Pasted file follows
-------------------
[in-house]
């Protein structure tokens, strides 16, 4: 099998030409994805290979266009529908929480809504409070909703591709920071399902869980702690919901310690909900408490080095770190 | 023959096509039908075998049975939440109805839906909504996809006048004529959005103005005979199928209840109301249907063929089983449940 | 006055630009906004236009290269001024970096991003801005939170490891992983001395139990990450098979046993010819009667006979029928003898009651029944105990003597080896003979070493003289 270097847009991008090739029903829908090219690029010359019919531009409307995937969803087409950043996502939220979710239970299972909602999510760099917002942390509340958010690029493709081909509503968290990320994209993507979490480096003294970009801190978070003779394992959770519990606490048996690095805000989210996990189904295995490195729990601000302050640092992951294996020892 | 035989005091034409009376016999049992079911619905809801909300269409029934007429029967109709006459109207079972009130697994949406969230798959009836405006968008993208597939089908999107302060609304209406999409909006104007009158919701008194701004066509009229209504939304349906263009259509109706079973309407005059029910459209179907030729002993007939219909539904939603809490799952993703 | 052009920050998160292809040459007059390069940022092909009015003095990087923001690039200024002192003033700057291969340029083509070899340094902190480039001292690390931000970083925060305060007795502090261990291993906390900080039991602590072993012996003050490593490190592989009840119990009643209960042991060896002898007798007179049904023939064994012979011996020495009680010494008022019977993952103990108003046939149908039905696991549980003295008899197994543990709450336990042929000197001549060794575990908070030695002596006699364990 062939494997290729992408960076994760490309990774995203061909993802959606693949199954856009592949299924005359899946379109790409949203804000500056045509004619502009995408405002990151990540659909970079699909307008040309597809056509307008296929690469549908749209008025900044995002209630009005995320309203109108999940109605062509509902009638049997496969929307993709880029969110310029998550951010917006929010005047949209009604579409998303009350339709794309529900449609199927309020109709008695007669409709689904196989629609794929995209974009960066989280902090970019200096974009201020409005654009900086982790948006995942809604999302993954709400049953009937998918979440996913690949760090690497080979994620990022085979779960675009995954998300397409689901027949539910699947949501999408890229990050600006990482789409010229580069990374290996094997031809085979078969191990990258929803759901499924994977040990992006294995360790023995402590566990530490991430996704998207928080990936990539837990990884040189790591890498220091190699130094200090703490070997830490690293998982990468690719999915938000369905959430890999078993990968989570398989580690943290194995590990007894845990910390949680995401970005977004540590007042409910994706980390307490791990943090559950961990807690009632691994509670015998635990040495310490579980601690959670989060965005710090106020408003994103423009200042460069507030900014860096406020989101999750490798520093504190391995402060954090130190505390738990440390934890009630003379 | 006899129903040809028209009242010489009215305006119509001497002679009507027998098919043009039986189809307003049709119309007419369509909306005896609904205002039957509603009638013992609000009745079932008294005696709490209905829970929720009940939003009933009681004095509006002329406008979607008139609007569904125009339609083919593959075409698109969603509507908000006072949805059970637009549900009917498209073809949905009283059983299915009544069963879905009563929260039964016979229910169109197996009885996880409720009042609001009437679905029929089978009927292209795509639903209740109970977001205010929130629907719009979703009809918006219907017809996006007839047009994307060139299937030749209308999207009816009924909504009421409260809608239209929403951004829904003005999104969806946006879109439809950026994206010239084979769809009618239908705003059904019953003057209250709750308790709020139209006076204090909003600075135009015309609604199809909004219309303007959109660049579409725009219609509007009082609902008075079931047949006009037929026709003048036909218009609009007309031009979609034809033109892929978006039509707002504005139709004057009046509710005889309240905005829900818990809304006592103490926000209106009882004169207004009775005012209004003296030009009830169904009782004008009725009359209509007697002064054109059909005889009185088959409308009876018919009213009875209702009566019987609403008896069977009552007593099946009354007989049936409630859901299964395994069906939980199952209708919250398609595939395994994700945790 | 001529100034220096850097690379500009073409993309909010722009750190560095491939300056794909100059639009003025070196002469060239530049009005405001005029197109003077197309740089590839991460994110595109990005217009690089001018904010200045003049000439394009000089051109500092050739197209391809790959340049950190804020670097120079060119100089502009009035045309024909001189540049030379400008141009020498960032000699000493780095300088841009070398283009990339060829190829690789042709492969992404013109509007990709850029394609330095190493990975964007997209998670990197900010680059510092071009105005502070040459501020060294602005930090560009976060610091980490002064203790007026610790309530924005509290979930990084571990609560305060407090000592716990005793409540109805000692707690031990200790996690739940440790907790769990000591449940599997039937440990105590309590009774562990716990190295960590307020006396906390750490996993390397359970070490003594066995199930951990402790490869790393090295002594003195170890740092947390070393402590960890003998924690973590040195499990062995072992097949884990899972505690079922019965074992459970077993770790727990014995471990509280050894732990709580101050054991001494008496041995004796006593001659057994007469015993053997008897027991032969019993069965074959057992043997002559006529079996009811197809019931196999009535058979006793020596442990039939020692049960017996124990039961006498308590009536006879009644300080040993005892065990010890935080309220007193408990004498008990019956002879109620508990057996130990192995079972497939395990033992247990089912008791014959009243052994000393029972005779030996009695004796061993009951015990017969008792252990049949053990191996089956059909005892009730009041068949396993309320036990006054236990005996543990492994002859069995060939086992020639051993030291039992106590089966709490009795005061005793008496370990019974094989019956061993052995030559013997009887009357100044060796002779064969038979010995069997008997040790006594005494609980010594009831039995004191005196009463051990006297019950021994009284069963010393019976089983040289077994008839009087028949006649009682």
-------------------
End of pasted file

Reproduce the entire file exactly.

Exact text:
[in-house]
């Protein structure tokens, strides 16, 4: 099998030409994805290979266009529908929480809504409070909703591709920071399902869980702690919901310690909900408490080095770190 | 023959096509039908075998049975939440109805839906909504996809006048004529959005103005005979199928209840109301249907063929089983449940 | 006055630009906004236009290269001024970096991003801005939170490891992983001395139990990450098979046993010819009667006979029928003898009651029944105990003597080896003979070493003289 270097847009991008090739029903829908090219690029010359019919531009409307995937969803087409950043996502939220979710239970299972909602999510760099917002942390509340958010690029493709081909509503968290990320994209993507979490480096003294970009801190978070003779394992959770519990606490048996690095805000989210996990189904295995490195729990601000302050640092992951294996020892 | 035989005091034409009376016999049992079911619905809801909300269409029934007429029967109709006459109207079972009130697994949406969230798959009836405006968008993208597939089908999107302060609304209406999409909006104007009158919701008194701004066509009229209504939304349906263009259509109706079973309407005059029910459209179907030729002993007939219909539904939603809490799952993703 | 052009920050998160292809040459007059390069940022092909009015003095990087923001690039200024002192003033700057291969340029083509070899340094902190480039001292690390931000970083925060305060007795502090261990291993906390900080039991602590072993012996003050490593490190592989009840119990009643209960042991060896002898007798007179049904023939064994012979011996020495009680010494008022019977993952103990108003046939149908039905696991549980003295008899197994543990709450336990042929000197001549060794575990908070030695002596006699364990 062939494997290729992408960076994760490309990774995203061909993802959606693949199954856009592949299924005359899946379109790409949203804000500056045509004619502009995408405002990151990540659909970079699909307008040309597809056509307008296929690469549908749209008025900044995002209630009005995320309203109108999940109605062509509902009638049997496969929307993709880029969110310029998550951010917006929010005047949209009604579409998303009350339709794309529900449609199927309020109709008695007669409709689904196989629609794929995209974009960066989280902090970019200096974009201020409005654009900086982790948006995942809604999302993954709400049953009937998918979440996913690949760090690497080979994620990022085979779960675009995954998300397409689901027949539910699947949501999408890229990050600006990482789409010229580069990374290996094997031809085979078969191990990258929803759901499924994977040990992006294995360790023995402590566990530490991430996704998207928080990936990539837990990884040189790591890498220091190699130094200090703490070997830490690293998982990468690719999915938000369905959430890999078993990968989570398989580690943290194995590990007894845990910390949680995401970005977004540590007042409910994706980390307490791990943090559950961990807690009632691994509670015998635990040495310490579980601690959670989060965005710090106020408003994103423009200042460069507030900014860096406020989101999750490798520093504190391995402060954090130190505390738990440390934890009630003379 | 006899129903040809028209009242010489009215305006119509001497002679009507027998098919043009039986189809307003049709119309007419369509909306005896609904205002039957509603009638013992609000009745079932008294005696709490209905829970929720009940939003009933009681004095509006002329406008979607008139609007569904125009339609083919593959075409698109969603509507908000006072949805059970637009549900009917498209073809949905009283059983299915009544069963879905009563929260039964016979229910169109197996009885996880409720009042609001009437679905029929089978009927292209795509639903209740109970977001205010929130629907719009979703009809918006219907017809996006007839047009994307060139299937030749209308999207009816009924909504009421409260809608239209929403951004829904003005999104969806946006879109439809950026994206010239084979769809009618239908705003059904019953003057209250709750308790709020139209006076204090909003600075135009015309609604199809909004219309303007959109660049579409725009219609509007009082609902008075079931047949006009037929026709003048036909218009609009007309031009979609034809033109892929978006039509707002504005139709004057009046509710005889309240905005829900818990809304006592103490926000209106009882004169207004009775005012209004003296030009009830169904009782004008009725009359209509007697002064054109059909005889009185088959409308009876018919009213009875209702009566019987609403008896069977009552007593099946009354007989049936409630859901299964395994069906939980199952209708919250398609595939395994994700945790 | 001529100034220096850097690379500009073409993309909010722009750190560095491939300056794909100059639009003025070196002469060239530049009005405001005029197109003077197309740089590839991460994110595109990005217009690089001018904010200045003049000439394009000089051109500092050739197209391809790959340049950190804020670097120079060119100089502009009035045309024909001189540049030379400008141009020498960032000699000493780095300088841009070398283009990339060829190829690789042709492969992404013109509007990709850029394609330095190493990975964007997209998670990197900010680059510092071009105005502070040459501020060294602005930090560009976060610091980490002064203790007026610790309530924005509290979930990084571990609560305060407090000592716990005793409540109805000692707690031990200790996690739940440790907790769990000591449940599997039937440990105590309590009774562990716990190295960590307020006396906390750490996993390397359970070490003594066995199930951990402790490869790393090295002594003195170890740092947390070393402590960890003998924690973590040195499990062995072992097949884990899972505690079922019965074992459970077993770790727990014995471990509280050894732990709580101050054991001494008496041995004796006593001659057994007469015993053997008897027991032969019993069965074959057992043997002559006529079996009811197809019931196999009535058979006793020596442990039939020692049960017996124990039961006498308590009536006879009644300080040993005892065990010890935080309220007193408990004498008990019956002879109620508990057996130990192995079972497939395990033992247990089912008791014959009243052994000393029972005779030996009695004796061993009951015990017969008792252990049949053990191996089956059909005892009730009041068949396993309320036990006054236990005996543990492994002859069995060939086992020639051993030291039992106590089966709490009795005061005793008496370990019974094989019956061993052995030559013997009887009357100044060796002779064969038979010995069997008997040790006594005494609980010594009831039995004191005196009463051990006297019950021994009284069963010393019976089983040289077994008839009087028949006649009682």